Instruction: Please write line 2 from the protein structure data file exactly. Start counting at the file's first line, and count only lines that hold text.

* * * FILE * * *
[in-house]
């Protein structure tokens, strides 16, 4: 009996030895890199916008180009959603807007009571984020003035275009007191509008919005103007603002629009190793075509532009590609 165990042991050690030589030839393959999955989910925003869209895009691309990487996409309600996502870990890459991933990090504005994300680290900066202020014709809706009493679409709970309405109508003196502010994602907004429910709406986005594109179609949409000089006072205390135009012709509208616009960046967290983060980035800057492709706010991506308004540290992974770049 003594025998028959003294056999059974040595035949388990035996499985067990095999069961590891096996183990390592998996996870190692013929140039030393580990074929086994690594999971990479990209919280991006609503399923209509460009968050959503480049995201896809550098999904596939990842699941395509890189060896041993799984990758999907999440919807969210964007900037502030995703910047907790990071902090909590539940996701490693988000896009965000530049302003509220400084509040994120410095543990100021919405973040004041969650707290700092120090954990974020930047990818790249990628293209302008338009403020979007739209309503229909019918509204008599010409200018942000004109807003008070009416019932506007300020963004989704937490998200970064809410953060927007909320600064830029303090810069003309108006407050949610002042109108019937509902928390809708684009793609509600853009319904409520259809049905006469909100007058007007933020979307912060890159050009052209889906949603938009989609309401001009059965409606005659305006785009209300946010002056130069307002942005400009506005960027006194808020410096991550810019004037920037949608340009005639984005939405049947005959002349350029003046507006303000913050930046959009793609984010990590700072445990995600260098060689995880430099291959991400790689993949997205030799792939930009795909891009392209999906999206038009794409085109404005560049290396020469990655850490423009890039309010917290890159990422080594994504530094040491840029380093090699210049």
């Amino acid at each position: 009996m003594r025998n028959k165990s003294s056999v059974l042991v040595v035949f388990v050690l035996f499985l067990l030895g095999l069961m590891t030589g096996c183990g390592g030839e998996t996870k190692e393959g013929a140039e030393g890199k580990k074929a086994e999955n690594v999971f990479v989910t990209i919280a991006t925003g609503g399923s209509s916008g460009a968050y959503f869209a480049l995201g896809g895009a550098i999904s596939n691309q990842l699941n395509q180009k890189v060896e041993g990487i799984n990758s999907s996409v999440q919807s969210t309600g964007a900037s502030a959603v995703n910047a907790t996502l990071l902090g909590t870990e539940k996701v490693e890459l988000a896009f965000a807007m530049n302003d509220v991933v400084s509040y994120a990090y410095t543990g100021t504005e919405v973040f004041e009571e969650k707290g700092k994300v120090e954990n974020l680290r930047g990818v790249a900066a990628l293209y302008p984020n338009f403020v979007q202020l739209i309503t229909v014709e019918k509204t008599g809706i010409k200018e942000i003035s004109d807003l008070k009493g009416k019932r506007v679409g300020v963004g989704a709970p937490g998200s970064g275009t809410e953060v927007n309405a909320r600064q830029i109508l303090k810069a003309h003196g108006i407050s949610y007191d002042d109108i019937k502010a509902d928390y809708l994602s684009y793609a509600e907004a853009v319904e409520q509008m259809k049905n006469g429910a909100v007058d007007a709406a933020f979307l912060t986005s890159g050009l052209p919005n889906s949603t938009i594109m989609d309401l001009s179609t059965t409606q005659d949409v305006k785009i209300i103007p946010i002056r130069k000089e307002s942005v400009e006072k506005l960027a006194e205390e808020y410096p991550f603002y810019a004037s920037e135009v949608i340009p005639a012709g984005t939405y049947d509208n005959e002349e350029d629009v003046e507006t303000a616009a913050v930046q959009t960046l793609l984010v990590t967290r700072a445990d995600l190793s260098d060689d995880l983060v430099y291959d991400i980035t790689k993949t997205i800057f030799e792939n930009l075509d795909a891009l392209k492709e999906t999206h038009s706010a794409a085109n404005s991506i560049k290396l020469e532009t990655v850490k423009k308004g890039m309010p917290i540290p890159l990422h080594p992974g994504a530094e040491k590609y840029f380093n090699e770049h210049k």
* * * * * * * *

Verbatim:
């Protein structure tokens, strides 16, 4: 009996030895890199916008180009959603807007009571984020003035275009007191509008919005103007603002629009190793075509532009590609 165990042991050690030589030839393959999955989910925003869209895009691309990487996409309600996502870990890459991933990090504005994300680290900066202020014709809706009493679409709970309405109508003196502010994602907004429910709406986005594109179609949409000089006072205390135009012709509208616009960046967290983060980035800057492709706010991506308004540290992974770049 003594025998028959003294056999059974040595035949388990035996499985067990095999069961590891096996183990390592998996996870190692013929140039030393580990074929086994690594999971990479990209919280991006609503399923209509460009968050959503480049995201896809550098999904596939990842699941395509890189060896041993799984990758999907999440919807969210964007900037502030995703910047907790990071902090909590539940996701490693988000896009965000530049302003509220400084509040994120410095543990100021919405973040004041969650707290700092120090954990974020930047990818790249990628293209302008338009403020979007739209309503229909019918509204008599010409200018942000004109807003008070009416019932506007300020963004989704937490998200970064809410953060927007909320600064830029303090810069003309108006407050949610002042109108019937509902928390809708684009793609509600853009319904409520259809049905006469909100007058007007933020979307912060890159050009052209889906949603938009989609309401001009059965409606005659305006785009209300946010002056130069307002942005400009506005960027006194808020410096991550810019004037920037949608340009005639984005939405049947005959002349350029003046507006303000913050930046959009793609984010990590700072445990995600260098060689995880430099291959991400790689993949997205030799792939930009795909891009392209999906999206038009794409085109404005560049290396020469990655850490423009890039309010917290890159990422080594994504530094040491840029380093090699210049």